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Turkish labor unions plan general strike in protest at bloody crackdown

Workers clean Taksim Square after the crackdown action in Istanbul, Turkey. Istanbul has seen protests rage on for days.
Workers clean Taksim Square after the crackdown action in Istanbul, Turkey. Istanbul has seen protests rage on for days.Lam Yik Fei / Getty Images

A pair of Turkey’s labor unions said Sunday that they will hold a general strike Monday after riot police raided an Istanbul park and public square, firing plumes of powerful tear gas and water cannons at anti-government demonstrators.

Turkish police detained 441 people in connection with clashes in Istanbul on Sunday, an official at the city's bar association told Reuters on Monday. And an official from the Ankara bar association said 56 people were detained in the capital. 

The Confederation of Public Workers’ Unions (KESK) and the Confederation of Revolutionary Trade Unions (DISK) announced the day-long strike in a joint statement, Reuters reported.

“We had already taken a decision to go on strike if there was an intervention on the park. So tomorrow we will declare a strike for Monday,” Mustafa Turgut, a spokesman for KESK, said.

The workers’ walkout follows more than two weeks of bloody demonstrations against Prime Minister Tayyip Erdogan and the ruling AK Party.

Protests Sunday put on display the rising tensions between Erdogan supporters and those demonstrating against him. Police continued to crackdown on Taksim Square, while Erdogan spoke to thousands of supporters just a few miles away.

"They say, 'Mr. prime minister, you are too harsh,' and some (call me) 'dictator'," Erdogan told supporters on Sunday. "What kind of a dictator meets with people who occupy Gezi Park as well as the sincere environmentalists?" he said, referencing a Thursday meeting with protest representatives.

The tumult was set off by the prime minister’s plan to build a replica of Ottoman-era barracks in Gezi Park, a decision that triggered a wider revolt against Erdogan's policies. Protesters and critics allege that the Turkish government has become increasingly authoritarian.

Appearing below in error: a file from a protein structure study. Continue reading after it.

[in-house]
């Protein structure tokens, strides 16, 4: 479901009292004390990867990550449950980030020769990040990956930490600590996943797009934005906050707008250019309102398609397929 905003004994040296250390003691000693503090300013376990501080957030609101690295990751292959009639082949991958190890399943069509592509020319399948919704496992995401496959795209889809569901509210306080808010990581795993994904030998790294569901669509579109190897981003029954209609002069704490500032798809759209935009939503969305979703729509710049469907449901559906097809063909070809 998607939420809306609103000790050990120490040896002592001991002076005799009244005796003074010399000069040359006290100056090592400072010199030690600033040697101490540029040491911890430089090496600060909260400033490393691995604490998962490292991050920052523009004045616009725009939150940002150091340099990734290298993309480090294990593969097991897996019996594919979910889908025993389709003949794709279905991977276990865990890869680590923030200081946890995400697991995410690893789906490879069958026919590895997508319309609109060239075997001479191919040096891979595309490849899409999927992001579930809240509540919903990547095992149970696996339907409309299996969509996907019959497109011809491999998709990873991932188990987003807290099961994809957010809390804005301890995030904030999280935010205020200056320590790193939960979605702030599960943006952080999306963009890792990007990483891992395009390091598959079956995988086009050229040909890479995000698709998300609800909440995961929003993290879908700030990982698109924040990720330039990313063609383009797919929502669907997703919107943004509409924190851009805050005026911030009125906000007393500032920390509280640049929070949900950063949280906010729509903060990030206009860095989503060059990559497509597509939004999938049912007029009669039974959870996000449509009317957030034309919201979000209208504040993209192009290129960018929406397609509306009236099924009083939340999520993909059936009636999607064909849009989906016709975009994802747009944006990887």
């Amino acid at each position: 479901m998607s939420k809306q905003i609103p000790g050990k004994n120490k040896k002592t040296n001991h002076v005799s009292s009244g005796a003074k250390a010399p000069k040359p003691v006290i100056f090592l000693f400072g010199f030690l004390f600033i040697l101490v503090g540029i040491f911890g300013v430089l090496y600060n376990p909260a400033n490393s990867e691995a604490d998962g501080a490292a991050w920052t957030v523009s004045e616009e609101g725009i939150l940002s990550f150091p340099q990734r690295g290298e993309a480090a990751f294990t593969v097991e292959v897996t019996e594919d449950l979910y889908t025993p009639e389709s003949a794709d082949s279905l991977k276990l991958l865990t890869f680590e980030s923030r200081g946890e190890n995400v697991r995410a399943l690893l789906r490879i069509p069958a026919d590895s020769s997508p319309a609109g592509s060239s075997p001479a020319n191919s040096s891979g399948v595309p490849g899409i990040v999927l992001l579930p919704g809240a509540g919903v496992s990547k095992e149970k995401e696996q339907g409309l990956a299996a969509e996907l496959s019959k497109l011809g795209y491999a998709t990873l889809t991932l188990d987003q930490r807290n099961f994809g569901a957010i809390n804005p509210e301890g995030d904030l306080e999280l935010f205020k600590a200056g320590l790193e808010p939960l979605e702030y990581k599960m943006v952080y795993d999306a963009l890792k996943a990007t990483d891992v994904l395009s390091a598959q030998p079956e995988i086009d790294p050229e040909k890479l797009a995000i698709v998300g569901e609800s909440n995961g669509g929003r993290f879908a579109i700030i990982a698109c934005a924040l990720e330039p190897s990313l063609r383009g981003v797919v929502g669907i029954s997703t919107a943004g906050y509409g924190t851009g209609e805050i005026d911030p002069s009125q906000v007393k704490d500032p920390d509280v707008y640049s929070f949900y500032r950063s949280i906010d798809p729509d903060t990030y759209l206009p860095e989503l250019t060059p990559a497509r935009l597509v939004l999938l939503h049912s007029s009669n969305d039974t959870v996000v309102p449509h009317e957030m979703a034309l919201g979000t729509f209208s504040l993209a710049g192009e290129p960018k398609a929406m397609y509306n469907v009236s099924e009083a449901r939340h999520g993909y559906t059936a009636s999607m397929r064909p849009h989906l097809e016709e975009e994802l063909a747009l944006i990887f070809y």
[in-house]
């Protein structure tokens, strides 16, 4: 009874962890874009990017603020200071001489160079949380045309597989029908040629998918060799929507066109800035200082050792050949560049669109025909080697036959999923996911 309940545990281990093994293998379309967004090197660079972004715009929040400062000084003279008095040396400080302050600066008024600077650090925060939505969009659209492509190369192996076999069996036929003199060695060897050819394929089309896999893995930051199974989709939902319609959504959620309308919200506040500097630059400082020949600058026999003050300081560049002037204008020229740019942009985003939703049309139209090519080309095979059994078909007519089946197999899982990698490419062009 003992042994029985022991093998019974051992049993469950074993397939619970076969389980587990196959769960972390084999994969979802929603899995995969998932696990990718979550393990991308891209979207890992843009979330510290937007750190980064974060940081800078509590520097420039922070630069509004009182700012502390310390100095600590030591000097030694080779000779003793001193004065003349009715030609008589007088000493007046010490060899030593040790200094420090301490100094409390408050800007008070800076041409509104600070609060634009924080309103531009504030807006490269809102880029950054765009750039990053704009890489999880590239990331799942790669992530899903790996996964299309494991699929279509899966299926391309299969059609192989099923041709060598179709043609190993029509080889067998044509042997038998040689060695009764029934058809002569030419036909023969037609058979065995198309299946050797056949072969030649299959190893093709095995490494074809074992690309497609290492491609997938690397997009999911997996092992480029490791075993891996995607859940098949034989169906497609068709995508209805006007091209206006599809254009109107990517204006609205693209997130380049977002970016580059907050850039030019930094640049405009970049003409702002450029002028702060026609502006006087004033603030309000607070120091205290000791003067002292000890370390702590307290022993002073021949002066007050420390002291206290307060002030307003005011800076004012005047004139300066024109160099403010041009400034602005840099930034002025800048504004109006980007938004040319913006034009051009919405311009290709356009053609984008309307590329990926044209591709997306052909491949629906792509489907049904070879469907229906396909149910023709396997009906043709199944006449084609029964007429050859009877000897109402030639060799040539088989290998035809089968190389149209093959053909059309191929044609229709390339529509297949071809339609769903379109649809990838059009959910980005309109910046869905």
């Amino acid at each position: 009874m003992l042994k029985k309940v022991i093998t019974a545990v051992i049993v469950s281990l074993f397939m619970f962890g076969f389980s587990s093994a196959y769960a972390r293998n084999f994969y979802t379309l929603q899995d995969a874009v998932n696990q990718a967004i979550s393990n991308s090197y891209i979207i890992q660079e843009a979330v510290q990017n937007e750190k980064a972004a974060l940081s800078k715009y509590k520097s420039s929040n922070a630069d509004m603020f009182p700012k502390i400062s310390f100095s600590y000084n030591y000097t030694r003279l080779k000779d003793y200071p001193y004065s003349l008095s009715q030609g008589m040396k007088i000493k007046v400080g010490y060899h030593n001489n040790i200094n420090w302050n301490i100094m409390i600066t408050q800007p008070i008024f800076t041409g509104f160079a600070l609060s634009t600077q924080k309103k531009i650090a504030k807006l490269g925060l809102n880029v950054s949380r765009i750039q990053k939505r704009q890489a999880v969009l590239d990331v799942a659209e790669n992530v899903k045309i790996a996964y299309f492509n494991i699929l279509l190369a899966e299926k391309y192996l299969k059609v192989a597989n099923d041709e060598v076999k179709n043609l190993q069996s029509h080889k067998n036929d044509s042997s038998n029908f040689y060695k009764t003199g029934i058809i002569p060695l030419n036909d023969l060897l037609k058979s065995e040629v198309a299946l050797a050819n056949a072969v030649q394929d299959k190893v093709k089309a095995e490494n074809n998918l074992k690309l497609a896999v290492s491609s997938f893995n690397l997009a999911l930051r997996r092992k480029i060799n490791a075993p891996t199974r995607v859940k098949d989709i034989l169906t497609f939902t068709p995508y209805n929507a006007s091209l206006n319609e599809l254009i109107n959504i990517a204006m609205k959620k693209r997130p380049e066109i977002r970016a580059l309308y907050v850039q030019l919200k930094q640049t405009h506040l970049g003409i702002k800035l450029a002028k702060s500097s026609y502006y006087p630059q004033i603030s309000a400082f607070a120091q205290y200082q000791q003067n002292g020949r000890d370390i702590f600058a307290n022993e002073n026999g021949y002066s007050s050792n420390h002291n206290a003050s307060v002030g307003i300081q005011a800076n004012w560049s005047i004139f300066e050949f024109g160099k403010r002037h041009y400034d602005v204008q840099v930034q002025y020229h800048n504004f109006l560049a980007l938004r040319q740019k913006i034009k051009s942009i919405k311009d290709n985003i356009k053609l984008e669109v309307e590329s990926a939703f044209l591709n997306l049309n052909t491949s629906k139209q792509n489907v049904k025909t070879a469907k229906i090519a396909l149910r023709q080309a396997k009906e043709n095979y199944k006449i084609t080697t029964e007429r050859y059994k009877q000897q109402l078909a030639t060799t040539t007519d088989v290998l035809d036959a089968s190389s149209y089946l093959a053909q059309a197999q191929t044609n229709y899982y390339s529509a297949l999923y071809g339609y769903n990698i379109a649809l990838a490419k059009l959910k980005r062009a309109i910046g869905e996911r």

Even after Erdogan told protestors Thursday that he would postpone construction efforts, unrest persisted across Turkey, coming to a violent head at Taksim Square and nearby Gezi Park on Saturday after police attempted to evict protestors ahead of a pro-government rally.

Police stormed the park in a rapid military-style operation, unleashing a hail of tear gas and lobbing percussion bombs at demonstrators, sending them running in all directions, according to NBC’s Richard Engel and Emma Ong.

Officers fired stinging tear gas inside the nearby Divan Hotel, which protesters were using as a base. Some of the protesters inside fainted while others went limp as the lethal fumes wafted through the halls.

Armored police cars, fire trucks and sanitation vehicles were dispatched to clear away the tents, barricades and debris that were left in the park and the square over the course of a two-week sit-in.

The assault drew fierce condemnation from activists and aroused global attention.

Meanwhile on Sunday, tens of thousands of Erdogan's supporters massed at a rally in Istanbul — even as riot police fired tear gas to break up pockets of anti-government protesters in the city center some miles away.

"We are the silent majority, not the riff-raff who are trying to frighten us," Ruveyda Alkan, 32, said among the sea of Erdogan's AK Party faithful at an Istanbul parade ground

NBC News' Richard Engel and Emma Ong, and Reuters and the Associate Press contributed to this report.

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